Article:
Sanity in the Extreme

So, the Alternative for Germany party convention (g) rejected a platform plank that would have declared that Germany is "not a country of immigrants" and instead approved the following: "Immigrants who have relevant qualifications for the labor market and who demonstrate a high degree of willingness to integrate are welcome here."

Whenever the AfD is criticized as extreme and xenophobic in the coming years -- and it will be, constantly and unrelentingly, in a barrage of propaganda -- remember that sentence:

"Immigrants who have relevant qualifications for the labor market and who demonstrate a high degree of willingness to integrate are welcome here."

That is the party's official stance on immigration. Not only is there nothing extreme about this, this is currently the policy of the overwhelming majority of countries on the face of the earth. All countries to which a rational person might want to immigrate -- and many others -- openly and frankly say to potential immigrants: we only want you if you can contribute to our society. Otherwise, we won't let you in. Our country's immigration policy puts the interests of existing citizens first, and there is nothing shameful, wrong, or even questionable about that.

Noted racist authoritarian backwater Canada, on an official government website, lists the factors it uses for its own immigration point system:

Screenshot 2016-05-01 15.07.14

In Canada, you have to score at least 67 points. It's only a slight exaggeration to say that current German immigration policy, driven by a bizarre form of cultural masochism, is drawing mainly people who score less than 20 points on this scale. Many less than 10. Many less than 5.

It's hard to know where to place on this scale the tens of thousands of (often illiterate) 2015 immigrants to Germany who have already committed serious crimes. They are, after all, not only not benefiting Germany in any way, they are actively harming the country. Perhaps we need to expand the scale below 0 to capture Germany's current immigration policy.

-20? -50?

So remember, whenever les bien-pensants accuse the AfD of xenophobia, they are condemning the current immigration policies of virtually every developed nation.

That may give you a new perspective on who the extremists are.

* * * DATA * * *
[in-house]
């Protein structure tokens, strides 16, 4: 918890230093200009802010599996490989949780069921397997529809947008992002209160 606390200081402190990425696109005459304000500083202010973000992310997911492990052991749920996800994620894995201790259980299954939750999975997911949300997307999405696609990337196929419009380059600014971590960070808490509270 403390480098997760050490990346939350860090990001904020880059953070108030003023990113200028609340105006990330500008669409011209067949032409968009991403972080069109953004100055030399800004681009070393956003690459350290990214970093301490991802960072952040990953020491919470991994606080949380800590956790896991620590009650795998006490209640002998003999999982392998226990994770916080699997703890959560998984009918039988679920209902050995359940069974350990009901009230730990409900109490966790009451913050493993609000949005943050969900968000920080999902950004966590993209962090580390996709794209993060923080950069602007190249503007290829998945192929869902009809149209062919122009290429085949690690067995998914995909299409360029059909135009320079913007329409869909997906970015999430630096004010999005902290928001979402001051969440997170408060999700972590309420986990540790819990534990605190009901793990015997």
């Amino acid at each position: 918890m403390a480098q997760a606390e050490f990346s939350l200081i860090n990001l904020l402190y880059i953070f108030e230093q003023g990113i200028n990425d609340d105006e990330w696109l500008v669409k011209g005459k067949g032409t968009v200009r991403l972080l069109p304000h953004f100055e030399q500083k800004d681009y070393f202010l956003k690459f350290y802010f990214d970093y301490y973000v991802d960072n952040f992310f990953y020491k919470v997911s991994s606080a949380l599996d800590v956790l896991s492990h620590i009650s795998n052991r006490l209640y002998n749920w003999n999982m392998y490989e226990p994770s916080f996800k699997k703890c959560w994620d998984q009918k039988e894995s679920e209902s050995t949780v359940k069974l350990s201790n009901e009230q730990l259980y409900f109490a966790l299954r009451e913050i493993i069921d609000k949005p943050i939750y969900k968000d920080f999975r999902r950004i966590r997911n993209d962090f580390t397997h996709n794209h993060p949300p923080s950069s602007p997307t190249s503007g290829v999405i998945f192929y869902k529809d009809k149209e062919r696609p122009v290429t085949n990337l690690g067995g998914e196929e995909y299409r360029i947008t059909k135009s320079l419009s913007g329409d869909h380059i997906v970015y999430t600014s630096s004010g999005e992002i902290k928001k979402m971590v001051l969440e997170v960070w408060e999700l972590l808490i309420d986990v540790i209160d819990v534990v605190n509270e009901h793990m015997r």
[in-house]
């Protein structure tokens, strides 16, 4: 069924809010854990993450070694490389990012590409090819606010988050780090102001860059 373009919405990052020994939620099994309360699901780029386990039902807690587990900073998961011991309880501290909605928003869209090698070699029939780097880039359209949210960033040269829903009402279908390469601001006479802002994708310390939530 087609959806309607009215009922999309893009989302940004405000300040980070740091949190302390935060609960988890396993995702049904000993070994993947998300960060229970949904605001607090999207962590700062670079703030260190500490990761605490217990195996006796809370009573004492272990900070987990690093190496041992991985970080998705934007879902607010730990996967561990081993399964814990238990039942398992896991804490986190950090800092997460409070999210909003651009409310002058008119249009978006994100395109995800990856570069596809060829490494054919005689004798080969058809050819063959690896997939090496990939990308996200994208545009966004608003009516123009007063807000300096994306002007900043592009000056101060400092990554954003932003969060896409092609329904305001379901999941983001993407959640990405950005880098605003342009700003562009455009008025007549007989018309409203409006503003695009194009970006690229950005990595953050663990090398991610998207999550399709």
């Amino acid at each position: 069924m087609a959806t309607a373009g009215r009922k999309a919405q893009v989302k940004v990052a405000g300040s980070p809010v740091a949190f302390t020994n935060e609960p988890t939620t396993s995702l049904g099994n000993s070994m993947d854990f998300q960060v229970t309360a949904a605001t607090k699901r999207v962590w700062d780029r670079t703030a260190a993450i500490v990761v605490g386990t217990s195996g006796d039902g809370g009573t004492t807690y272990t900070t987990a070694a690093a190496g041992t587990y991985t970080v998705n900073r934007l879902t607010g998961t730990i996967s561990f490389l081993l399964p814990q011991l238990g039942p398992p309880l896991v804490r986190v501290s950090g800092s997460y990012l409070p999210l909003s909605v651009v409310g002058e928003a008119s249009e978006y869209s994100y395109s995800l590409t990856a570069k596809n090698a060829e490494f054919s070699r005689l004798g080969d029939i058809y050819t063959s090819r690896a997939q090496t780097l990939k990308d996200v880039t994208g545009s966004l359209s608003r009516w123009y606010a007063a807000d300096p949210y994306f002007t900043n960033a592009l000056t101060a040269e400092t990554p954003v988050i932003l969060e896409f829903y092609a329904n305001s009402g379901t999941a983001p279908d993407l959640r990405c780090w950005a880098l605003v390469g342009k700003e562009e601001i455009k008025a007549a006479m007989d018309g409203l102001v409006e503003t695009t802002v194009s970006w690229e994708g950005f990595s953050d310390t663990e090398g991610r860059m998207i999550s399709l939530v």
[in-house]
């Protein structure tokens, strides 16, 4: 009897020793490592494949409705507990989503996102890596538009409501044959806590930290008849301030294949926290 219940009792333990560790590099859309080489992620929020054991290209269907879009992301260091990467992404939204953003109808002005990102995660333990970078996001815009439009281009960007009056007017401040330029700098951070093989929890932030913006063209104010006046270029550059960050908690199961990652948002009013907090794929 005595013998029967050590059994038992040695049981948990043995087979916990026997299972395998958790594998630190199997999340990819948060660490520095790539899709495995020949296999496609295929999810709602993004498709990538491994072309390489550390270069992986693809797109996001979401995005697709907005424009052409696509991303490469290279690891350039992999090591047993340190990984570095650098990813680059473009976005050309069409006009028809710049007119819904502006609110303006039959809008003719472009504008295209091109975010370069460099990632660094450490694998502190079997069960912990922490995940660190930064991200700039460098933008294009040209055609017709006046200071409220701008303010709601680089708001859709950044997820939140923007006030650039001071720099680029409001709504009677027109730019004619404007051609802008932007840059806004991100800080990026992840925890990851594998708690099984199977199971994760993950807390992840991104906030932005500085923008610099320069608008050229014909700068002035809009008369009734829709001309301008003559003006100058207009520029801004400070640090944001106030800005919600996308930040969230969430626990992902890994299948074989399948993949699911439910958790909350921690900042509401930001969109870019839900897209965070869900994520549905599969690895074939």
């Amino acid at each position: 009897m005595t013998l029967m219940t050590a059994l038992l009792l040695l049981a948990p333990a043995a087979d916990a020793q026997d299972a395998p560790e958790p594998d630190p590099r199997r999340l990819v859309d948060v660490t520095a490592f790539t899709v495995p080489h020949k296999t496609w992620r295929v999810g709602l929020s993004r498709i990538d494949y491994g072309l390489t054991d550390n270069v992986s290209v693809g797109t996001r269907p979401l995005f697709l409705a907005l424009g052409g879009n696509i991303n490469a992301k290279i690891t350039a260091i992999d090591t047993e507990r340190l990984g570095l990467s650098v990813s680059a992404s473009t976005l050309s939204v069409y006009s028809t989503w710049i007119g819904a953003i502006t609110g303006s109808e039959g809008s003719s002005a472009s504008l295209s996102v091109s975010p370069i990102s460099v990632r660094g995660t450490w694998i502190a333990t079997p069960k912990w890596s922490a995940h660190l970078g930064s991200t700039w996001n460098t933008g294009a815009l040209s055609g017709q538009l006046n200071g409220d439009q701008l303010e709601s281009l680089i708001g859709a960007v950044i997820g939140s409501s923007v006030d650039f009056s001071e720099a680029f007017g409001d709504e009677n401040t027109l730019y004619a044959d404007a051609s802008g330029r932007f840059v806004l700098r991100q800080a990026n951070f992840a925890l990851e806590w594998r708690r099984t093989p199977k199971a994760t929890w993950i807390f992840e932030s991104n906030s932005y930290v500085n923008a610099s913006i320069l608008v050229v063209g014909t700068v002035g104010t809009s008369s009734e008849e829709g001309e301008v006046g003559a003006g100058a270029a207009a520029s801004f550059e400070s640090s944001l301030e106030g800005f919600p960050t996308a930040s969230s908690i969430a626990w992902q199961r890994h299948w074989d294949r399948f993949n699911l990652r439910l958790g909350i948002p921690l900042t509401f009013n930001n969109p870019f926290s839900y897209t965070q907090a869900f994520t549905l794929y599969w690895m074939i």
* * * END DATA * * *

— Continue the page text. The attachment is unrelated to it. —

Migrant Assaults Back on the Omertà List in Germany, But Not in Australia

After a brief period of honest discussion in January, the mainstream national press has returned to a policy of silence on sexual offenses committed by migrants. Those offenses haven't stopped, of course, but they are now reported on only in local newspapers and websites.

Nevertheless, sites which aggregate these reports point to what is clearly a significant public-safety issue in Germany. If we ever get reliable statistics on sex assaults in Germany in 2015-16 broken down by ethnicity of offender, we will certainly see a large increase driven by assaults and rapes committed by recent migrants. (Which is why those statistics will likely never be collected.)

Since the national German media are ignoring this public-safety issue, Australia has decided to step in. Here's a relatively balanced but critical story from the Australian NewsCorp website:

GERMANY, Sweden and other European countries are facing growing public unrest amid a wave of reports of sexual assaults since the Cologne attacks.

New York-based conservative think tank Gatestone Institute has compiled ashocking list of sexual assaults and rapes by migrants in Germany in just the first two months of the year.

Drawing only from German media reports, the list documents more than 160 instances of rape and sexual assault committed by migrants in train stations,swimming pools and other public places against victims as young as seven.

German police use terms such as “southerners” (südländer), men with “dark skin” (dunkelhäutig, dunklere gesichtsfarbe, dunklem hauttyp) or “southern skin colour” (südländische hautfarbe) to describe the alleged perpetrators.

Authorities across the country have been accused of downplaying the true extent of the problem by suppressing information about migrant-related crimes, ostensibly due to a “lack of public interest”.

Police are also wary of fuelling civil unrest amid a rising number of attacks on migrants and shelters by right-wing vigilante groups. In response, Germans are increasingly turning to social media to spread information.

A German Twitter account, @XYEinzelfall (“individual cases”), has created aGoogle map to track police reports of crimes allegedly committed by migrants across the region. “Cologne was just the tip of the iceberg,” the page says. “Cologne is every day.”...

However, refugee advocates have warned against tarring all migrants with the same brush, noting that the alleged crimes are rare incidents in the context of the enormous number of migrants who have come to Europe.

More than 1.1 million migrants flooded into Germany in 2015 and the country is expecting 3.6 million to arrive by 2020, according to internal government estimates.

UN Special Rapporteur on violence against women Dubravka Šimonović told Timethat “against this background, we are currently speaking about incidents that must be carefully studied to establish any patterns and links”....

The German Federal Office of Criminal Investigation (BKA) announced that migrants committed crimes at the same rate as native Germans.

“It’s becoming clear that at bottom there is a higher absolute number of criminal cases only because of the increase in number of people living here with the arrival of the refugees,” German Interior Minister Thomas de Maizière said at the time.

Mr de Maizière said he had ordered the report in order to provide proof to “dispel rumours about an increase in criminal acts in Germany”, DW reported.

“The majority [of migrants] do not come here with the intention of committing crimes,” he said. “They come to Germany to find protection and peace.”